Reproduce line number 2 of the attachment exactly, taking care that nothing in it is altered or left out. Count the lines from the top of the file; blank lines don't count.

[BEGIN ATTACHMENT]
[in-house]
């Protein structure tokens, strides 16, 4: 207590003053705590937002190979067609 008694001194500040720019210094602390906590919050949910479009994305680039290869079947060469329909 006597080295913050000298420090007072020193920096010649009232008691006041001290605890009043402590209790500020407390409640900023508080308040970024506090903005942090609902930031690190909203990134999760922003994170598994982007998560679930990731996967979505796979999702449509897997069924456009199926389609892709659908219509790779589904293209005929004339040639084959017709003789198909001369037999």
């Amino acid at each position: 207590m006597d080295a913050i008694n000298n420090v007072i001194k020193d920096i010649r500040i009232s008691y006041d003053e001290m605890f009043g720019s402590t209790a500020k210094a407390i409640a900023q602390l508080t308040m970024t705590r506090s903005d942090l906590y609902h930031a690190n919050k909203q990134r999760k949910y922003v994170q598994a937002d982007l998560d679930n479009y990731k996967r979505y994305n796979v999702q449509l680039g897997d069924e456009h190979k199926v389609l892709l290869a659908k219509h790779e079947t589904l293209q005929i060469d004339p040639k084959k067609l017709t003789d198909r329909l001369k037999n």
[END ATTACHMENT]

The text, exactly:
């Protein structure tokens, strides 16, 4: 207590003053705590937002190979067609 008694001194500040720019210094602390906590919050949910479009994305680039290869079947060469329909 006597080295913050000298420090007072020193920096010649009232008691006041001290605890009043402590209790500020407390409640900023508080308040970024506090903005942090609902930031690190909203990134999760922003994170598994982007998560679930990731996967979505796979999702449509897997069924456009199926389609892709659908219509790779589904293209005929004339040639084959017709003789198909001369037999």